When Lance Ness hears the gobble of a wild turkey, his heart pounds. And watch out if that big tom comes strutting in front of his hunting blind this spring.

“Your heart almost leaps out of your chest, it’s that exciting,” he said.

The 58-year-old Ness, of Golden Valley, will continue a tradition this month when he and his buddies set up camp near La Crescent in southeast Minnesota, where they have hunted for more than 30 years. They will pitch tents in a farmyard, spin yarns and traipse the rugged coulees in search of wild turkeys.

“It’s a very addicting sport,” he said.

Ness has been at it since shortly after Minnesota launched modern turkey hunting in 1978, following successful reintroduction of wild turkeys in the state. Already an avid hunter, angler and conservationist, he was intrigued when the state opened a very limited turkey season.

“I thought this is cool, it’s new, let’s give it a try,” he said.

He did and was hooked — as are about 40,000 Minnesotans who will pursue turkeys during the spring season, which begins Wednesday.

“In the spring, you literally watch the woods come alive,” Ness said. “There’s the whippoorwills singing; the flowers blooming; all the critters in the woods. And you’re actually talking to the turkeys. It’s just a wonderful time to be out there. The whole experience was life-changing.”

As with most of his pursuits, he went all-in. He bagged his first bird in 1984 — an 18-pound jake, or young male. He soon became a turkey-hunting instructor. In the early years of turkey hunting, when few Minnesotans knew how to hunt turkeys, the clinics sponsored by the Department of Natural Resources were mandatory. Later they became optional, and Ness continues to teach them.

“It still helps folks get an understanding of how to hunt turkeys,” he said.

Dedicated conservationist

Turkey’s aren’t Ness’ only passion.

For more than 30 years, he has been a major player in Minnesota conservation circles. He is well-known at the State Capitol, where he lobbies on behalf of outdoor interests.

His conservation résumé is long: He is the president of the Fish and Wildlife Legislative Alliance and Anglers for Habitat.

Ness was an organizer of the Ducks, Wetlands and Clean Water rallies at the Capitol in 2005 and 2006, pushed hard for passage of the 2008 Legacy Amendment, is former president and vice president of the Minnesota Waterfowl Association, has been active with the National Wild Turkey Federation and has served on a host of conservation-related committees and groups.

Outdoor News named him its Person of the Year in 2006.

“There’s probably no conservation issue that he hasn’t been involved with in the last 30 years,” said Gary Botzek of the Minnesota Conservation Federation, who has worked with Ness on outdoor issues. “Hunters and anglers owe him a large debt for all that he has done. He’s a great advocate for the outdoors. We need more like him.”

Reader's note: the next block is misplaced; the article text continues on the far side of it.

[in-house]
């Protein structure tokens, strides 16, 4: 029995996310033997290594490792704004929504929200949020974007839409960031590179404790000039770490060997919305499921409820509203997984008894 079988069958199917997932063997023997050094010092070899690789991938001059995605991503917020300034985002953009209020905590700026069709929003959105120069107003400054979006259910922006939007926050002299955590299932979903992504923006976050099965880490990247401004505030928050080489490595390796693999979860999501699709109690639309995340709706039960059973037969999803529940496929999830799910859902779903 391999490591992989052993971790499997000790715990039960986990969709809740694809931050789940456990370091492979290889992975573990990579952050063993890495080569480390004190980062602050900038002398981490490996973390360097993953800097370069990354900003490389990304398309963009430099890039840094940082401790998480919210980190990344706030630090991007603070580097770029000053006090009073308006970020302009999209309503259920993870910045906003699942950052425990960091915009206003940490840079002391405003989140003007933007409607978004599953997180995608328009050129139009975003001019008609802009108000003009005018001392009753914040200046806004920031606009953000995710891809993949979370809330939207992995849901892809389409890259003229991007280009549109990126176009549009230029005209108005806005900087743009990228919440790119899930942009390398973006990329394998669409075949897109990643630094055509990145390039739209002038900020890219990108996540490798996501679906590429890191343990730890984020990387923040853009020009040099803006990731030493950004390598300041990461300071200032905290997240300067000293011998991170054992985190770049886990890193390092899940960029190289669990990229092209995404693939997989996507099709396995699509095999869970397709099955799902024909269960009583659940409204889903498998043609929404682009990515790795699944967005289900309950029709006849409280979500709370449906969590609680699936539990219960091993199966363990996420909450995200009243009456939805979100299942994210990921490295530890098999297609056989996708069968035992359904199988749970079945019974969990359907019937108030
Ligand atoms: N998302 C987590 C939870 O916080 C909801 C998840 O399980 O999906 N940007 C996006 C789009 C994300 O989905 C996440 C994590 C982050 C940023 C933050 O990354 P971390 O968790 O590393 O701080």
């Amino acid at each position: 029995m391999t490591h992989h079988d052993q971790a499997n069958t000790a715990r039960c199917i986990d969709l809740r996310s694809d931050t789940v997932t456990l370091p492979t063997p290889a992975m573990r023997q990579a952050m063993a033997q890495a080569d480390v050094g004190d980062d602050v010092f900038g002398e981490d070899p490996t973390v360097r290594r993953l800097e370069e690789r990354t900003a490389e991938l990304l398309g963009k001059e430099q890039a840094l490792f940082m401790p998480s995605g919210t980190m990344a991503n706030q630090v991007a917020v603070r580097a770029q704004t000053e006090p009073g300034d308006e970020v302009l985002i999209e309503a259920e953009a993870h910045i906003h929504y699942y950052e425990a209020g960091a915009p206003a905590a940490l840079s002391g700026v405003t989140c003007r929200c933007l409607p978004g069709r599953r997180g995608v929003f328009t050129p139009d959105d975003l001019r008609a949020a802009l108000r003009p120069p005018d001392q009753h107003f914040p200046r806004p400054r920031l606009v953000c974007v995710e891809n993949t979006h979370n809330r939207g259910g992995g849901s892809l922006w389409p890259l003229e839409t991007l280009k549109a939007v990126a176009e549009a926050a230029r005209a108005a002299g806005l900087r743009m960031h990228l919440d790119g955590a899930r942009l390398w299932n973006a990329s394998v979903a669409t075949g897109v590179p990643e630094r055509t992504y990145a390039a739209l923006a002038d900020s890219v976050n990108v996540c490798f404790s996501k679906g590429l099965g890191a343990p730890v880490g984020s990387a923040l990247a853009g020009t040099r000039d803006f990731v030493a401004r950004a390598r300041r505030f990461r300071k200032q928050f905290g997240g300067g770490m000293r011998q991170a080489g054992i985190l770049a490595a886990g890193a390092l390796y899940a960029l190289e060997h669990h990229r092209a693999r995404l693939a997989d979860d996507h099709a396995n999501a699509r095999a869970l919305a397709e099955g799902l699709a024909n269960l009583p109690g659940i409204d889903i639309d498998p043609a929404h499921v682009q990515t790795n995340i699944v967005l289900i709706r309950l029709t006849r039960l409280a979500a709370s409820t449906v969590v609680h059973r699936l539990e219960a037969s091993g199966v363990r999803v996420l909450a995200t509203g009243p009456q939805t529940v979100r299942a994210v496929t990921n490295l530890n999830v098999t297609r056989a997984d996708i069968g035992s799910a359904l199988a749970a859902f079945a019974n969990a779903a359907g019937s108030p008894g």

Dave Zentner of Duluth, himself a longtime conservationist who headed the Capitol duck rallies, also has worked with Ness over the years. “He leads with his heart,” Zentner said. “He’s a joy to work with.”

Ness, who grew up in north Minneapolis in a non-hunting family, said he decided early to give something back to pursuits that have changed his life. He figures he spends 200 hours a year at the Legislature.

“I do it because I love it,” he said. “You have to find the time. It’s important for the next generation.”

And key issues remain: Water and wetland conservation, aquatic invasive species, climate change and monitoring spending of Legacy Amendment dollars destined for fish, game and wildlife habitat.

“We have to keep an eye on it, or they will steal the money [for other purposes],” Ness said.

Turkey time

But next week, Ness will temporarily forget about perplexing conservation issues as he and his friends head to turkey camp near La Crescent.

“It’s absolutely gorgeous — one of my favorite spots in the whole world,” Ness said. “I can’t wait to go. Camping makes it more old-style hunting. We have a big fire pit. We rough it. I like to do it that way.”

He remembers that first hunt in 1981, when he was a novice.

“I made all the mistakes. I scared turkeys away, left and right. I didn’t know you had to sit totally still,” Ness said.

Since then he has become an expert, hunted turkeys in five states and bagged three subspecies: Merriam’s, Easterns and Rio Grande. He needs an Osceola turkey in Florida to complete the coveted Grand Slam.

“It’s on my bucket list,” he said.

Whether he bags a young bird with a 2-inch beard or a longspur with a 10-inch bird, “the excitement is beyond measure.

“I consider every one a trophy.”